“The Man Who Came to Dinner,” through Dec. 22, the John Hand Theatre, 7653 E. 1st Place, Lowry. Tickets start at $20. Information: thisisspotlight.org. Details: The classic comedy follows the hijinks when egotistical radio personality Sheridan Whiteside visits a small provincial town in Ohio. The arrogant critic agrees to have dinner at the house of matron Daisy Stanley, wife of a local conservative businessman, and he’s waylaid much longer than anticipated after an injury on the couple’s front doorstep. The comedy explodes from there, with a cast of archetypes pulled straight from the golden age of Hollywood. Highlights: Directors Bernie Cardell and Pat Payne find the humor and spirit in George Kaufman and Moss Hart’s comedy from the 1930s, making even the most dated references feel immediate. That success comes largely from a skilled cast. Indeed some of the smaller roles help propel this show – Todd Black is compelling as Professor Metz, Charles Wingerter is a scene stealer as Beverly Carlton and Luke Terry is downright hilarious as Banjo. Like “Married,” this show offers an ideal alternative to the familiar holiday fare.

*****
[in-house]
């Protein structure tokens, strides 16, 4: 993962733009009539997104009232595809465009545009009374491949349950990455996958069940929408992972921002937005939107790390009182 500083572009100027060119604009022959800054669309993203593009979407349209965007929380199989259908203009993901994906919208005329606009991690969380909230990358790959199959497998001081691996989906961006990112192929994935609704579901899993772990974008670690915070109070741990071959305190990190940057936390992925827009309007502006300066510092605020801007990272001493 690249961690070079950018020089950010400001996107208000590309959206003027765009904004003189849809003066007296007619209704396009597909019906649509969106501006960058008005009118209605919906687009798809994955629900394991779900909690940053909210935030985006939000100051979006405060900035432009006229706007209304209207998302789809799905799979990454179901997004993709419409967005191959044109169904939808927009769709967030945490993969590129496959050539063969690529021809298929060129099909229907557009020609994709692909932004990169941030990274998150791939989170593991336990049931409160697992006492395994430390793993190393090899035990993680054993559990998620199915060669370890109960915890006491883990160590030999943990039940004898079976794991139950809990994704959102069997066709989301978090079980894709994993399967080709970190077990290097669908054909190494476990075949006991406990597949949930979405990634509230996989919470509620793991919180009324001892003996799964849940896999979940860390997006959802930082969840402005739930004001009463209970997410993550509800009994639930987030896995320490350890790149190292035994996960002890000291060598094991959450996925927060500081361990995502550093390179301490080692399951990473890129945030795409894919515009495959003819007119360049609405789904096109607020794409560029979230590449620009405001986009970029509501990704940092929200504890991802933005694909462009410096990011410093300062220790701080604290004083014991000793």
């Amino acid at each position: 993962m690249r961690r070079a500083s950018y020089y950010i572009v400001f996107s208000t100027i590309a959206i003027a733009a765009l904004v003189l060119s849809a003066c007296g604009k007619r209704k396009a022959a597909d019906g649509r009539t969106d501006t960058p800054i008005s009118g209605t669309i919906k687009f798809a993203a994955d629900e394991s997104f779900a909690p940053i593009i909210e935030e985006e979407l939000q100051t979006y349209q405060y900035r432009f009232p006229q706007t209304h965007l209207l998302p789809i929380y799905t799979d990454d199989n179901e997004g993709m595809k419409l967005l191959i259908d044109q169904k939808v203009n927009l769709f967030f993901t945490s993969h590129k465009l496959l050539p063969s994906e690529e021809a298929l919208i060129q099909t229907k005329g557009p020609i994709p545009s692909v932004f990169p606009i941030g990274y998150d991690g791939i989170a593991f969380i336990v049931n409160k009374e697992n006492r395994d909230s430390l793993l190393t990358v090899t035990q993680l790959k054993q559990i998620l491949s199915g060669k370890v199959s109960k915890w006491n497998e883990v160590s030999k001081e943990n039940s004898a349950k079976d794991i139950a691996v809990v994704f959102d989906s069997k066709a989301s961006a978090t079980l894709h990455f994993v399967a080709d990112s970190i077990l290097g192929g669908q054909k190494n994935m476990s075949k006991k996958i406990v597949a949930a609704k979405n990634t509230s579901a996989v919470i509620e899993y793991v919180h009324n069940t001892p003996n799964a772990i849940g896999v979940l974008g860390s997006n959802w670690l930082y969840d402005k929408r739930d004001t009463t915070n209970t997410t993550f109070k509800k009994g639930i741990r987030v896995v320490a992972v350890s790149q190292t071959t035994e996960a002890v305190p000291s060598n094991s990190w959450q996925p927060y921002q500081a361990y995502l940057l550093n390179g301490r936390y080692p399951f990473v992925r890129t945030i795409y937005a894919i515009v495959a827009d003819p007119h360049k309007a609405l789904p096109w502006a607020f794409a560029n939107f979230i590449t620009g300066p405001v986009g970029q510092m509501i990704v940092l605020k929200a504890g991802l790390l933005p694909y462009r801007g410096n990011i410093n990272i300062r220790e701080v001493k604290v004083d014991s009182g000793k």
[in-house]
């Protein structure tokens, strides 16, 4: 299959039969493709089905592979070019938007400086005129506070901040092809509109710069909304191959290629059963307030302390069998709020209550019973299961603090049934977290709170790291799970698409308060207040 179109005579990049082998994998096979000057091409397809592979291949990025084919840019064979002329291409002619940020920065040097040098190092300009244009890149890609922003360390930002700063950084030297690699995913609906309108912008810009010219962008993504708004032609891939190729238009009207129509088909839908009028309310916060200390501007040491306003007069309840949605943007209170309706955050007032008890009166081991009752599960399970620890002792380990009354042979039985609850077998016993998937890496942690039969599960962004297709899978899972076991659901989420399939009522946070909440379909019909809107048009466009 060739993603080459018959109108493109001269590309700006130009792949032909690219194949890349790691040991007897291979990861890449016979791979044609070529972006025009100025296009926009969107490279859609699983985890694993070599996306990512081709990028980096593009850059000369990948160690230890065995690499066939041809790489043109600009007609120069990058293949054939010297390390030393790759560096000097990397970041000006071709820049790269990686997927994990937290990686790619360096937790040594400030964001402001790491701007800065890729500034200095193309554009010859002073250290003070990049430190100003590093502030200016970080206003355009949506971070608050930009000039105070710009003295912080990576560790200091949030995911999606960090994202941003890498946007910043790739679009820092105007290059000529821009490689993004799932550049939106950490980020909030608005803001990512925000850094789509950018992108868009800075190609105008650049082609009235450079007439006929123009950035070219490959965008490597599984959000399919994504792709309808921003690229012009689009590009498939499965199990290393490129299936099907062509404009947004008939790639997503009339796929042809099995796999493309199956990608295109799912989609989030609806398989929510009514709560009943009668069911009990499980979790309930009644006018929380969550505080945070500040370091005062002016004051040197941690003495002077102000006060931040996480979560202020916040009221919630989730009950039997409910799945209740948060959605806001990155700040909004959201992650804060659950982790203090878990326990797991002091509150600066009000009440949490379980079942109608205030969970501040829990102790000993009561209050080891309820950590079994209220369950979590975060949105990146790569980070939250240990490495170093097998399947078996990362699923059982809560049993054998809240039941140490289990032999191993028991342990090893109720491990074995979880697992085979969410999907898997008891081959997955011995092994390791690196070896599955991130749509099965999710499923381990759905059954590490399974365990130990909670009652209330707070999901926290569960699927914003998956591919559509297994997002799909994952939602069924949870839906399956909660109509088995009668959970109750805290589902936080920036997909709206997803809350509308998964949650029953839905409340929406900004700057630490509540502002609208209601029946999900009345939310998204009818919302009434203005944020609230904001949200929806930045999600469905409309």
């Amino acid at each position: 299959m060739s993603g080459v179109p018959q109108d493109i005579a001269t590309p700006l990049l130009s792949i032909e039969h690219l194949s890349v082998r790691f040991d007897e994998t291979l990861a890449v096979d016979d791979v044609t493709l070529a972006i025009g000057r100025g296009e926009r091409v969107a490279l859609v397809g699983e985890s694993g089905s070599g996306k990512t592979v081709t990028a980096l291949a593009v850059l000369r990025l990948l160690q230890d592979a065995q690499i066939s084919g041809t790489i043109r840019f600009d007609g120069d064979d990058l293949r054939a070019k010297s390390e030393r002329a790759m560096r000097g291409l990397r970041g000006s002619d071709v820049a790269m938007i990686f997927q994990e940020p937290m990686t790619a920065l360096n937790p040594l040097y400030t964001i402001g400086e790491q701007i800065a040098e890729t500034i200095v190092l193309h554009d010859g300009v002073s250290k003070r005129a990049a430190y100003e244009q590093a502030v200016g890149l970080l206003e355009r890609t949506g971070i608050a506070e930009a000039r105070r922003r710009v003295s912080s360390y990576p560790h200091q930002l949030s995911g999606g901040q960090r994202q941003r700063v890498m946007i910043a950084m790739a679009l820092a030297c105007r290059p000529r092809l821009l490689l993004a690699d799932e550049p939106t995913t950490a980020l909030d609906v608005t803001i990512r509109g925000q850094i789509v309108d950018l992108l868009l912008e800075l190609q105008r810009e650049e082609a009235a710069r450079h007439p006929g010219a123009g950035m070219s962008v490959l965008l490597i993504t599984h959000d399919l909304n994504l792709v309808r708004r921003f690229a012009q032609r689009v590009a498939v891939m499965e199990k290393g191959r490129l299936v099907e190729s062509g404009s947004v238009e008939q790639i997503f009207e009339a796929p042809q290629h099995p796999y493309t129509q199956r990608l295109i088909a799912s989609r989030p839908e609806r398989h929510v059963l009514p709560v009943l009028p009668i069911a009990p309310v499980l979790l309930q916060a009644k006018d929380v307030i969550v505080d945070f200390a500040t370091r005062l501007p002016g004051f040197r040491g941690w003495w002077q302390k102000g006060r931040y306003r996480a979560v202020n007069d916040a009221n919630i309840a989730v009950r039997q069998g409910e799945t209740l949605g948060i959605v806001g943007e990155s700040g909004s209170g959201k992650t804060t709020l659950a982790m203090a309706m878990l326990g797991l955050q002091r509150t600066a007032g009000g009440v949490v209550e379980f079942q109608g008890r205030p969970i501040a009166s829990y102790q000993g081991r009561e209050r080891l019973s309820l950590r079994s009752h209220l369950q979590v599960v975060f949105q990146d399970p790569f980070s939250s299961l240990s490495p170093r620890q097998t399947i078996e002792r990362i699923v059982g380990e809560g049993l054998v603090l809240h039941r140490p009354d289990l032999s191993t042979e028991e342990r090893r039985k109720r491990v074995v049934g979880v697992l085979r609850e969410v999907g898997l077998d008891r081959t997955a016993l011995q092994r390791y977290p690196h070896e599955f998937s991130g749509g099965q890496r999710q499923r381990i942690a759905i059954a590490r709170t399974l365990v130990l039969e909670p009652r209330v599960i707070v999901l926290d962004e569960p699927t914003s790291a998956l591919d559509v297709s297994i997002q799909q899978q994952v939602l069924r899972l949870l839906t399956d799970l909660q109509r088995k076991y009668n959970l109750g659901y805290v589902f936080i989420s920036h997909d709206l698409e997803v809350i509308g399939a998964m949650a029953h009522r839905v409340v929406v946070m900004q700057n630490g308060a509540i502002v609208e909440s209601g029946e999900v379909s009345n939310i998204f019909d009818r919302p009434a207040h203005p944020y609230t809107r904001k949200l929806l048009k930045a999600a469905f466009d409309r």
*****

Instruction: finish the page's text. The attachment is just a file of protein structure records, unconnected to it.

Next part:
“Miracle on 34th Street,” through Dec. 23, the Arvada Center, 6901 Wadsworth Blvd., Arvada. Tickets start at $36. Information: 720-898-7200 or arvadacenter.org. Details: Nothing says Christmas quite like “Miracle on 34th Street.” The musical, based on the iconic 1947 film directed by George Seaton, asks questions about the true definition of sanity and the real meaning of the Christmas holiday. When a man named Kris Kringle signs up to be Santa Claus at Macy’s Department Store, he also claims to be the real Saint Nick. A trial questioning his sanity follows, and he must answer basic questions from a crowd of doubters. Highlights: The Arvada Center’s production of the musical adaptation by Meredith Willson offers plenty of holiday spirit. The dance numbers are dazzling, the sets are top notch and performacnes by Erick Devine, Lauren Shealy, Jody Madaras, Regan Fenske and Ben Dicke are touching and charming by turns. This is a show for the traditionalists, for the Christmas crowd who never tired of a classic story.
ON THE HORIZON
“Next to Normal,” Dec. 21 through Jan. 6, the Aurora Fox theater, 9900 E. Colfax Ave. Tickets start at $25. Information: The Ignite Theatre company keeps up its profile of tackling complex and critically acclaimed shows with its production of the Tony Award and Pulitzer Prize winning “Next to Normal.” The musical, penned by Tom Kitt and Brian Yorkey, tells the story of a mother struggling with bipolar disorder. The production, directed by Ignite co-founder and artistic director Keith Rabin Jr., is an in-depth, uncompromising look at mental illness.